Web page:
What Are the Pros and Cons of Prosthetic Devices?

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  • Written By: Erin J. Hill
  • Edited By: Bronwyn Harris
  • Last Modified Date: 02 April 2020
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There are a wide range of benefits to using prosthetic devices, including a more natural appearance and more control over the area of the body with the missing limb or part. The major downside is the price, since being fitted and purchasing a realistic prosthetic device can be costly. Physical therapy is also generally required so that patients can learn to properly control and care for their prosthetic devices. This is especially important when a limb is replaced.

A prosthetic device usually refers to an artificial body part that is used to replace one that was damaged or diseased. Most people think of a prosthetic arm or leg, but there are other areas of the body which can be replaced with prosthetic devices. The teeth, for instance, can be replaced with dentures.

Many patients choose to use prosthetic devices because they want to appear more normal or average. Although many artificial body parts don't look exactly like the real thing, many people consider them more attractive than a missing arm or leg. Having a prosthetic to fill out clothes and allow for more natural movements can make a big difference for those who are feeling self-conscious about their appearance. The result for these people can be greater self-esteem and confidence when doing everyday activities.


Prosthetic devices also offer a better quality of life for those who have had amputations. There are replacement hands that can grasp items and allow patients to perform everyday tasks with greater ease. Artificial legs can help patients walk again without the use of a wheelchair. All of these can help patients live fuller and more productive lives than they might otherwise experience.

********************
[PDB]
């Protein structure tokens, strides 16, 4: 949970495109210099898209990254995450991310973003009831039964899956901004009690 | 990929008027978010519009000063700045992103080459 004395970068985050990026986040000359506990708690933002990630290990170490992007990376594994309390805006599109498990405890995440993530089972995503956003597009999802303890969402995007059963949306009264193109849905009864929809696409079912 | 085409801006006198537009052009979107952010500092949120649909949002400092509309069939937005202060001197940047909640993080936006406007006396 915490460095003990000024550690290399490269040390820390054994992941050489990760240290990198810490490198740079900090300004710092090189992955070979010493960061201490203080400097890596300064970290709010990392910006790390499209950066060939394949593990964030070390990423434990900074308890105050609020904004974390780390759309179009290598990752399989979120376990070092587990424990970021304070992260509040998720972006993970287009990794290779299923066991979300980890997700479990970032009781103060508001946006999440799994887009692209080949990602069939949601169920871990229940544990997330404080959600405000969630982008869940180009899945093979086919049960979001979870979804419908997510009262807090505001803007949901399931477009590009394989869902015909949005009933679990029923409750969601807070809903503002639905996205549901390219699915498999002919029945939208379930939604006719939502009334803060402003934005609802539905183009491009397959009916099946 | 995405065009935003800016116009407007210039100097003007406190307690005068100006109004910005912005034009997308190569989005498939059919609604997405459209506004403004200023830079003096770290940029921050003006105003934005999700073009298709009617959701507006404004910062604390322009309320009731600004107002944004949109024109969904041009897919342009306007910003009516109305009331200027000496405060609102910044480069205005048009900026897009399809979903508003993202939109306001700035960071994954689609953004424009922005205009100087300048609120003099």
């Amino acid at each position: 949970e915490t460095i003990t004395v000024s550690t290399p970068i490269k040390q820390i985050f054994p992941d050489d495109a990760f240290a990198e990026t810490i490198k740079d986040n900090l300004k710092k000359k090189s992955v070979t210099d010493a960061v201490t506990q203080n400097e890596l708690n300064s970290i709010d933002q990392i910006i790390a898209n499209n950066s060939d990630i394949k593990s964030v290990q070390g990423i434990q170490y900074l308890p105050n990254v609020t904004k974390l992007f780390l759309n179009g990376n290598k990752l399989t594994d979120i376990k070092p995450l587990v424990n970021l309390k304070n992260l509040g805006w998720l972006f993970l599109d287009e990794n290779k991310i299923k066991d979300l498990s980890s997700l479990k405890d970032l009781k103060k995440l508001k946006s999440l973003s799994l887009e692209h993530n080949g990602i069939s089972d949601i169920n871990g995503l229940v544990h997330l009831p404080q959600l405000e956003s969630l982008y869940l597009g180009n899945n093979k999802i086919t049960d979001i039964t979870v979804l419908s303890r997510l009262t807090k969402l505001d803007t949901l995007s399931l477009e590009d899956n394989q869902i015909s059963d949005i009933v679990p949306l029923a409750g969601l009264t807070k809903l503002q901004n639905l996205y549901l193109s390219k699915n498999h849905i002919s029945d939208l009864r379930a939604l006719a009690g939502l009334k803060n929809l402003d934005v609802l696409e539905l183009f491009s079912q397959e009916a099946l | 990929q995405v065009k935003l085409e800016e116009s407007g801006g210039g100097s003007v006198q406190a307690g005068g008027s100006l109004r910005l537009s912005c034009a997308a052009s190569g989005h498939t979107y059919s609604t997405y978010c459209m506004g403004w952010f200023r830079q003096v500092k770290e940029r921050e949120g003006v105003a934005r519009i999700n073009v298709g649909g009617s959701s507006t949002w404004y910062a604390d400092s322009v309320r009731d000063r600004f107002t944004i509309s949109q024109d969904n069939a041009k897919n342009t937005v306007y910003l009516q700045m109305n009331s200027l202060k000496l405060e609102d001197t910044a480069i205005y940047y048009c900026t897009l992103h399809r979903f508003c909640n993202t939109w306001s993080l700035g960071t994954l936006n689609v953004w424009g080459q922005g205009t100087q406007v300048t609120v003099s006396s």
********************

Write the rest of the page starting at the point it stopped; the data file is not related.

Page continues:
The major downsides to using prosthetic devices are the risk of complications and the price. Many insurance providers will cover the fitting and purchase of such devices, but those who don't have insurance coverage may have a harder time. Some doctors and manufacturers might consider payment plans, but this is not always the case.

There are also potential health issues related to prosthetics. Many can cause skin irritation at the sight where they are fitted, and most patients undergo some level of physical therapy as they get used to using the new device. This can be time consuming and strenuous for some, since it is necessary to retrain and re-learn how to use certain muscle groups in many cases.


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Post 2

I have seen prosthetic devices that are extremely realistic, like artificial eyes and limbs, but the cost of these high-end prosthetics is prohibitive. Most people have to choose function over style when it comes to artificial body parts. I think finding a prosthetic that fits perfectly and works well should be the first consideration.

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